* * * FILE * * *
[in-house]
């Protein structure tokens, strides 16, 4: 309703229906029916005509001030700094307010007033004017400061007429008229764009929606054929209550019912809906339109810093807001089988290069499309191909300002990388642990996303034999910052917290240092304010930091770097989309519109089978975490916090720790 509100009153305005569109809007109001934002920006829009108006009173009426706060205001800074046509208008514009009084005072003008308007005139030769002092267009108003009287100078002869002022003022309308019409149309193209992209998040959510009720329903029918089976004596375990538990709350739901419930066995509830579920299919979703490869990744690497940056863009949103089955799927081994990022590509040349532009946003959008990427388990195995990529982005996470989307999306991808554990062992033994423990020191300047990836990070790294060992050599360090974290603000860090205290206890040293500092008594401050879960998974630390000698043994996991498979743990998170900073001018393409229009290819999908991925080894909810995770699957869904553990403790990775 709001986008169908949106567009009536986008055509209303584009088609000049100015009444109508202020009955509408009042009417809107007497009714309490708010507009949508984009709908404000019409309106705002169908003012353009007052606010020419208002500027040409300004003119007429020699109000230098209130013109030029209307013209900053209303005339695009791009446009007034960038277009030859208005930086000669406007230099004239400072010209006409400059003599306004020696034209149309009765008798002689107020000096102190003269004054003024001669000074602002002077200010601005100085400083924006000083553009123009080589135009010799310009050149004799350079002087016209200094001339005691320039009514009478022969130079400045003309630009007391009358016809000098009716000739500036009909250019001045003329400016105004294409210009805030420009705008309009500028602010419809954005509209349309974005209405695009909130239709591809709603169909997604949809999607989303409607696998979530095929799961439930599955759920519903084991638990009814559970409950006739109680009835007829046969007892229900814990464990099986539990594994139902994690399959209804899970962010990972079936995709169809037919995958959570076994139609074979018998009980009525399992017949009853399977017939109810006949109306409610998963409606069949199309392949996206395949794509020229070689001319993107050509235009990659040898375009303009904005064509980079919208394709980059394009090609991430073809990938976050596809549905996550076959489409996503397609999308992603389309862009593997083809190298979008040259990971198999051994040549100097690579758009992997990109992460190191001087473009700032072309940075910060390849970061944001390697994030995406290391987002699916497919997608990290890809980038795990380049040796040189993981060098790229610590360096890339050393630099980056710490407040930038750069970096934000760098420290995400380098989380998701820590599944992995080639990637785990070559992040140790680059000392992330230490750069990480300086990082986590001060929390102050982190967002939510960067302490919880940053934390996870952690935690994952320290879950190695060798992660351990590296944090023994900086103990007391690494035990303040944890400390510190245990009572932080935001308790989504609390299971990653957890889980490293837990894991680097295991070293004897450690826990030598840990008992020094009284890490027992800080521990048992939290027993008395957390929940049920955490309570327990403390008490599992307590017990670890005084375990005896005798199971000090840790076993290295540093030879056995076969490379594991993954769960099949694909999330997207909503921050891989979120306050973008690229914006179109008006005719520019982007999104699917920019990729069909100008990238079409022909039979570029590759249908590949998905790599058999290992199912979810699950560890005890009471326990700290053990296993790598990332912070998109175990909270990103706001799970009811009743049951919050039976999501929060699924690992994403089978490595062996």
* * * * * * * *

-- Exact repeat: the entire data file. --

[in-house]
């Protein structure tokens, strides 16, 4: 309703229906029916005509001030700094307010007033004017400061007429008229764009929606054929209550019912809906339109810093807001089988290069499309191909300002990388642990996303034999910052917290240092304010930091770097989309519109089978975490916090720790 509100009153305005569109809007109001934002920006829009108006009173009426706060205001800074046509208008514009009084005072003008308007005139030769002092267009108003009287100078002869002022003022309308019409149309193209992209998040959510009720329903029918089976004596375990538990709350739901419930066995509830579920299919979703490869990744690497940056863009949103089955799927081994990022590509040349532009946003959008990427388990195995990529982005996470989307999306991808554990062992033994423990020191300047990836990070790294060992050599360090974290603000860090205290206890040293500092008594401050879960998974630390000698043994996991498979743990998170900073001018393409229009290819999908991925080894909810995770699957869904553990403790990775 709001986008169908949106567009009536986008055509209303584009088609000049100015009444109508202020009955509408009042009417809107007497009714309490708010507009949508984009709908404000019409309106705002169908003012353009007052606010020419208002500027040409300004003119007429020699109000230098209130013109030029209307013209900053209303005339695009791009446009007034960038277009030859208005930086000669406007230099004239400072010209006409400059003599306004020696034209149309009765008798002689107020000096102190003269004054003024001669000074602002002077200010601005100085400083924006000083553009123009080589135009010799310009050149004799350079002087016209200094001339005691320039009514009478022969130079400045003309630009007391009358016809000098009716000739500036009909250019001045003329400016105004294409210009805030420009705008309009500028602010419809954005509209349309974005209405695009909130239709591809709603169909997604949809999607989303409607696998979530095929799961439930599955759920519903084991638990009814559970409950006739109680009835007829046969007892229900814990464990099986539990594994139902994690399959209804899970962010990972079936995709169809037919995958959570076994139609074979018998009980009525399992017949009853399977017939109810006949109306409610998963409606069949199309392949996206395949794509020229070689001319993107050509235009990659040898375009303009904005064509980079919208394709980059394009090609991430073809990938976050596809549905996550076959489409996503397609999308992603389309862009593997083809190298979008040259990971198999051994040549100097690579758009992997990109992460190191001087473009700032072309940075910060390849970061944001390697994030995406290391987002699916497919997608990290890809980038795990380049040796040189993981060098790229610590360096890339050393630099980056710490407040930038750069970096934000760098420290995400380098989380998701820590599944992995080639990637785990070559992040140790680059000392992330230490750069990480300086990082986590001060929390102050982190967002939510960067302490919880940053934390996870952690935690994952320290879950190695060798992660351990590296944090023994900086103990007391690494035990303040944890400390510190245990009572932080935001308790989504609390299971990653957890889980490293837990894991680097295991070293004897450690826990030598840990008992020094009284890490027992800080521990048992939290027993008395957390929940049920955490309570327990403390008490599992307590017990670890005084375990005896005798199971000090840790076993290295540093030879056995076969490379594991993954769960099949694909999330997207909503921050891989979120306050973008690229914006179109008006005719520019982007999104699917920019990729069909100008990238079409022909039979570029590759249908590949998905790599058999290992199912979810699950560890005890009471326990700290053990296993790598990332912070998109175990909270990103706001799970009811009743049951919050039976999501929060699924690992994403089978490595062996």